One last round of website crashes, jammed call center lines, frustrations and delays marked the end of Maryland's first open enrollment period under the Affordable Care Act and ensured that the launch of the Maryland Health Connection will go down as one of the most expensive failures of governance in the state's history. A full accounting of how Maryland failed so badly while other states handled open enrollment with relative ease can't come soon enough.
That said, Obamacare is not a website. It's a complex set of reforms designed to expand health insurance coverage and eliminate many of the flaws of our previous system, such as lifetime limits on benefits or the inability of those with pre-existing conditions to get coverage, while at the same time taking steps to rein in the explosive growth in health care costs. Though we cannot excuse or forget the problems with the website, which the state is poised to ditch in favor of technology that proved successful in Connecticut and elsewhere, it's important to remember that it was just a means to an end. Our focus must now shift to evaluating whether the law itself works.
The Obama administration cheered the news that enrollment in private plans through health exchanges was on track to exceed the initial target of 7 million by Monday night — beating the revised goal of 6 million, which was set after the bungled launch of healthcare.gov. But health insurance markets are state-based, not national, and what matters most to Marylanders is what's happening here.
On the plus side, the state had signed up nearly 270,000 people for insurance as of last Friday, exceeding a goal of 260,000 people. The final tally after the weekend may come close to 300,000. Most of that, 220,000 people, reflected enrollment in Medicaid, the cost of which will be almost entirely picked up by the federal government. Critics of Maryland's implementation of Obamacare have acted as if Medicaid expansion doesn't count, but in reality, it means hundreds of thousands of low-income adults who didn't have health coverage of any kind now do.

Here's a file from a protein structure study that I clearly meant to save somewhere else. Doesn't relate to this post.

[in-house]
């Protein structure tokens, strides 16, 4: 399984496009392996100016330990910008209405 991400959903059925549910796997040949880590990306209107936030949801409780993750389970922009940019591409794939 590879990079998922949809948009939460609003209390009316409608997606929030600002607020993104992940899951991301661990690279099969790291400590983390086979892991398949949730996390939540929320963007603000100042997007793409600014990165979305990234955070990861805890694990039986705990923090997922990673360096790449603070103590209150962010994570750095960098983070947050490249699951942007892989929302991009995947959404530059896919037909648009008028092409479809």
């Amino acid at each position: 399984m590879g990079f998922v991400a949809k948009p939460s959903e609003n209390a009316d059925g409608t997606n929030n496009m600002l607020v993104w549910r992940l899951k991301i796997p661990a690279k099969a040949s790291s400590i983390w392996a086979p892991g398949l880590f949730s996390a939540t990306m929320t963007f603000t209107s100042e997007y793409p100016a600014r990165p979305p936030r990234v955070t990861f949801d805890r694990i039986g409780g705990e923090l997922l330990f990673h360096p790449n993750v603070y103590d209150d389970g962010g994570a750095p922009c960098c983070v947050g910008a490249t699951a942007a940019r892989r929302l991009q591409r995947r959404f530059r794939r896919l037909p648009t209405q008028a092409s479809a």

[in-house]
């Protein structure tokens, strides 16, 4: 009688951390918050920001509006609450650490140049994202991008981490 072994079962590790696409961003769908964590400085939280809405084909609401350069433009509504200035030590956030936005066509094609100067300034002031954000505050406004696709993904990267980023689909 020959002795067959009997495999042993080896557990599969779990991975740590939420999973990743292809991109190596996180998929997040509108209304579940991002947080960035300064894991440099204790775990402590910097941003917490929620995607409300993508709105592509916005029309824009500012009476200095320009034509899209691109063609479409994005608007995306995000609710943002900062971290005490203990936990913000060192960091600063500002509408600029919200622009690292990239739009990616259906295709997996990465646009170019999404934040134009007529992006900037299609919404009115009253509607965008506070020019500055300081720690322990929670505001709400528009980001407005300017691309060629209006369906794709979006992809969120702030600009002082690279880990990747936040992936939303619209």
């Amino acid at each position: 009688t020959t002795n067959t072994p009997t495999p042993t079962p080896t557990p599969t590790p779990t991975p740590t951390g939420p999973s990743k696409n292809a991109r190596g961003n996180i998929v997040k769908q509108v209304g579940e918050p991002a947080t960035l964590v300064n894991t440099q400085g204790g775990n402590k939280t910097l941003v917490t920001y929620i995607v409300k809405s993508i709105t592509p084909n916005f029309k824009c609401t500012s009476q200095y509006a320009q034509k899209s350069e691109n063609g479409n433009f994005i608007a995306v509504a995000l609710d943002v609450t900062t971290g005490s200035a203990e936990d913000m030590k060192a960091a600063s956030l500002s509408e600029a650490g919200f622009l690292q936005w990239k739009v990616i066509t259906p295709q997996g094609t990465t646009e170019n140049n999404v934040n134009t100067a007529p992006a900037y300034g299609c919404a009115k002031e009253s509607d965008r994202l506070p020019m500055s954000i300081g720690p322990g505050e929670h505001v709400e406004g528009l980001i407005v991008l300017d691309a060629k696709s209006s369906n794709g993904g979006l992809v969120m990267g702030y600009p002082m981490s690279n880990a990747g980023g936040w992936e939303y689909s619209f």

The effects of that are already being seen. Backers of the law held an event at Healthcare for the Homeless in Baltimore to highlight individual stories of people who have been helped by the law, and to release a telling statistic: Before the ACA went into effect, only about 35 percent of Healthcare for the Homeless' clients had insurance; now it's about 84 percent.
On a broader scale, the Medicaid expansion meant that the state was able to move about 96,000 people who had been enrolled in a limited, primary care program for adults into full coverage. On Friday, Gov. Martin O'Malley released the results of a study by Maryland's Health Services Cost Review Commission showing that those 96,000 people had run up $164.4 million in uncompensated care at the state's hospitals in fiscal 2013, the last year for which they lacked full insurance. That matters to every Marylander because the costs of uncompensated care are passed on to the rest of us through higher hospital rates and, consequently, higher health insurance costs. It's entirely probable that the same would hold true for the other 124,000 people who signed up for Medicaid during the last six months.
Though taxpayers foot the bill for Medicaid, the shift should ultimately work to reduce total costs by giving more people access to primary and specialist care, chronic disease management and other benefits that will keep them healthier and reduce instances of catastrophic (and expensive) hospital care.
What will bear close watching is enrollment in private plans through the health exchange. The state had initially projected that it would sign up 150,000 people in private plans, though officials later said that had been the result of erroneous calculations and that the true figure should have been 75,000. It stood at just under 50,000 as of Friday and had jumped to 63,000 by the end of the day on Monday, with about 10,000 more pending applications. An unknown number of additional people signed up directly with insurance companies.
What happens next will have a greater bearing on the ultimate success or failure of the Affordable Care Act than the balky website has. Will those who signed up make their payments and keep their coverage? And what are the characteristics of those who joined the pool? Are they disproportionately sick — and hence motivated to get coverage — or are younger and healthier people signing up? Will the availability of primary care help people stay healthier and, thus, reduce the growth in overall health spending? Will experiments authorized under the law — like Maryland's new Medicare waiver that moves hospitals away from the fee-for-service model — take root and expand? It will take years to get the answers to those questions, but they will ultimately determine whether the Affordable Care Act lives up to its promise.
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